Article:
RA  Basil, sweet basil, the king of herbs it is called—from the Greek, basileus, meaning king, lord and master, or Zeus/Ahuramazda among the gods or specifically the king of Persia, at Athens the second of the nine Archons, the wren, the queen bee, or in general the most distinguished of any class, as in basileus egkephalos, a morsel fit for a king. The little leaf tips from the fresh herb are used, crushed in  a mortar and pestle routine, not cut. Failing fresh basil, frozen may be used. Dried is third choice, and if it comes to that one might as well use oysters, which give very much the same color green if the their guts are full, but smell utterly different (as do the dry and the fresh basil, which is the thrust of this point).

HAUM  Cheese: any good orange cheese, but not Swiss, which takes on the character of rubber cement when cooked--and need we caution against Velveeta, which will not be known as one of the most blessed products of the cheese makers. Canadian Black Diamond and New York Martin are superb, but the wrong color--a good trade-off is double Gloucester. One wants the flavor of sharp cheddar and the color of mild. The cheese should not be fresh.

AIM  One pink Bermuda onion: peel and slice vertically, then trim the root and the sprout ends on each half--this way one saves slicing oneself (odds on, over time). Cold water is good for tears, but shouldn't be necessary if the knife is sharp and the slicing swift. Onion cutting is the un-Zen exercise of kitchencraft. Strict Tibetans will not have them in the dish, but Egyptians will not be without them. In the middle East the receipe is enhanced by making it a "double onion" dish. But the Persian Sufis compared the inner quali­ties of men to walnuts and to onions: the nut with its sweet inner meat despite the hard shell apparently coming off the better as one layer of the ego is stripped off, revealing just another layer, and another under that, until at the heart of the matter there is nothing at all. In reality, this merely indicates the two principal divisions of the vegetable kingdom: the onion is a monocotyledon, along with orchids, grasses and lilies; tulips, among the angiosperms, have but one shoot upon germination; while walnut trees and much else, including the rose, have two, dicotyledons thus called.

HUM  The heart of the Omelette is the yolk of the egg, yellow, golden, the color of the sun,  third-generation, M-spectrum star, with the middle of its visible light (as viewed by our species) in the range of yellow 555C or so angstroms. Three eggs, a splash of half and half, a slab of creamery butter in the pan. Fancy French chefs, whose criterion of haute cuisine is to have the same dish turn out exactly the same way each and every time it is prepared must have their special omlette pan in which to melt this butter, and in which nothing else is ever cooked. We prefer to accept the principle of change and altered expectations and go for traces of ele­mental iron (GLAUM) in the diet. For this reason, use a cast-iron skillet--nine inches is a good standard size for serving three or four people. Never wash it out with detergent unless it has become so scuzzy rotten as to require steel-wooling and complete re-seasoning (heating and soaking with sweet oils). Some iron actually gets into the Omelette and into the belly and liver to make red blood corpuscles--not so with the French omelette pan for all its anemic exactitude. Consider the structure of iron: Fe 26 has just the number of protons, neutrons and electrons to manifest a replete filling of its energy shells at the atomic level--that is why, when old stars burn out (such as Betelguese, presently, in the con­stellation Orion) they leave a cold core of solid iron.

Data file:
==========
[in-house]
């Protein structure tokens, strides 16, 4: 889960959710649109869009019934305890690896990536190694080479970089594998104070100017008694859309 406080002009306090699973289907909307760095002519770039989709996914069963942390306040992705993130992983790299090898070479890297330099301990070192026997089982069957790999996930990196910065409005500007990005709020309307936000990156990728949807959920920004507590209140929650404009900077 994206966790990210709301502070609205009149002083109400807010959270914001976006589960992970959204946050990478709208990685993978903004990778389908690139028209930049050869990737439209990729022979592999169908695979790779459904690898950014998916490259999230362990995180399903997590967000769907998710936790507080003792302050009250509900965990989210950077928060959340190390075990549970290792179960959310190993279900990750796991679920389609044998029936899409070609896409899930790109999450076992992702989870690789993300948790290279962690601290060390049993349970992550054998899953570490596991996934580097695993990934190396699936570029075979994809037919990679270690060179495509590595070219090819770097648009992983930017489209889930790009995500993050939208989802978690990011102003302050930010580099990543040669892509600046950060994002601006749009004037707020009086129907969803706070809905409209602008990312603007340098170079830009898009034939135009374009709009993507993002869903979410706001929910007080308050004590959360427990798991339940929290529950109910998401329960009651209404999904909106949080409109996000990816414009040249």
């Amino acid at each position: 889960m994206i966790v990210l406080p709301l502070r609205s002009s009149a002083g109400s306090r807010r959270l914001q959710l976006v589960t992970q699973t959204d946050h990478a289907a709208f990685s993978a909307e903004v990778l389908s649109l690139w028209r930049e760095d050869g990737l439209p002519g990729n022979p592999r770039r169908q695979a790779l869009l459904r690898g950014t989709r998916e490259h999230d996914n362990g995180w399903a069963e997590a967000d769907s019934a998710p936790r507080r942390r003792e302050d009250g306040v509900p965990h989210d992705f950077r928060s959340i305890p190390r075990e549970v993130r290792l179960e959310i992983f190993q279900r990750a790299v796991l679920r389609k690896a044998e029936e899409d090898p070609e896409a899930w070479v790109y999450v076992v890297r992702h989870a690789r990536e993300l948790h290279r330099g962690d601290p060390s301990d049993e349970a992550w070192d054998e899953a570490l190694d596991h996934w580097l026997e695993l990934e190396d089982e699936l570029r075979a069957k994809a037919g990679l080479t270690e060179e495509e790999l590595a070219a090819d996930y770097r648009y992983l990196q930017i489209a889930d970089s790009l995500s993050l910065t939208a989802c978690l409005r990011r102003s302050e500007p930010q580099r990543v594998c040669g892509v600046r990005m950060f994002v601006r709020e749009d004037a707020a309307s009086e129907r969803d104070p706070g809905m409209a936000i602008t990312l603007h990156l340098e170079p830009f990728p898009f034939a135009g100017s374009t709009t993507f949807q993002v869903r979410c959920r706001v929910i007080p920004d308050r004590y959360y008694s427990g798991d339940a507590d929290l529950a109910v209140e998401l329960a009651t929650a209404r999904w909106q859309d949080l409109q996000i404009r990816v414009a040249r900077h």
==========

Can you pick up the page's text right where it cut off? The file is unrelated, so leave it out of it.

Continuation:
KLEEM  Tomato; nothing like the vine-ripe, deep red--unbeat­able with basil, and freshly ground Javanese lampong pepper.

HRIM  Black olives, NOT machine pitted, since the flavor is in the interaction between the pit and the brine; but we can't risk biting down on a pit, so the best are imported Greek olives, scraped from the pits.

GAM  Cilantro, also called Chinese parsley and coriander, the fresh green leaves of the herb, the only acceptable substitute for light green Chinese snow peas, threaded.

GLAUM Iron has already been covered, so going by the colors, what is left is mushrooms. And it is true, quite possibly as sacred truth, that blue was the color Vishnu turned in a tradition that was older than he--as old as Indra and the first of the Vedas, the Rg, that came sown into the plains of India from the high Himalayas, storehouse of snows, with the early Indo-European Aryans, singing the praises of Soma, the sacred mushroom in some 119 hymns. But as R. Gordon Wasson argues that Soma was probably Amanita Muscaria, called hari in Sanskrit, flaming red in color--whereas the psilocybe varieties, both in central Asia and in the Americas, are iden­tifiable in the field by pinching the flesh, which turns blue in twenty minutes or so. Also in heavenly Hana. Maui no ka oe!

The tomato and onion, eggplant, olive, mushroom each fill a quadrant of the pan, with a little butter on the bottom, egg & cream binding it together, and cheese on top. A few minutes on a medium burner, until the egg begins to puff (which it will do faster if covered), then under the broiler for finishing off--but before the cheese chars. The herbs have to be mixed in the egg, but a sprig of basil is a touching garnish. Served with champagne: Schramsberg Cremant, or their Blanc de Noir are acceptable substitutes for vrai champagne, from among the California sparkling wines.

The game is the feedback to the chef, from each feaster, according to which quadrant was served--or the two tastes.

Ask a blind elephant which one of the fully-sighted human beings fondled trunk, tail, belly, legs, etc., respectfully. No problem—the elephant could identify each one: by the smell. Which is why we smell our food as we bless it. Wouldn't you smell someone feeling your tail if you were blind and had the proboscis of a pachyderm? We are one body...thick-skinned or thin.

Kurt von Meier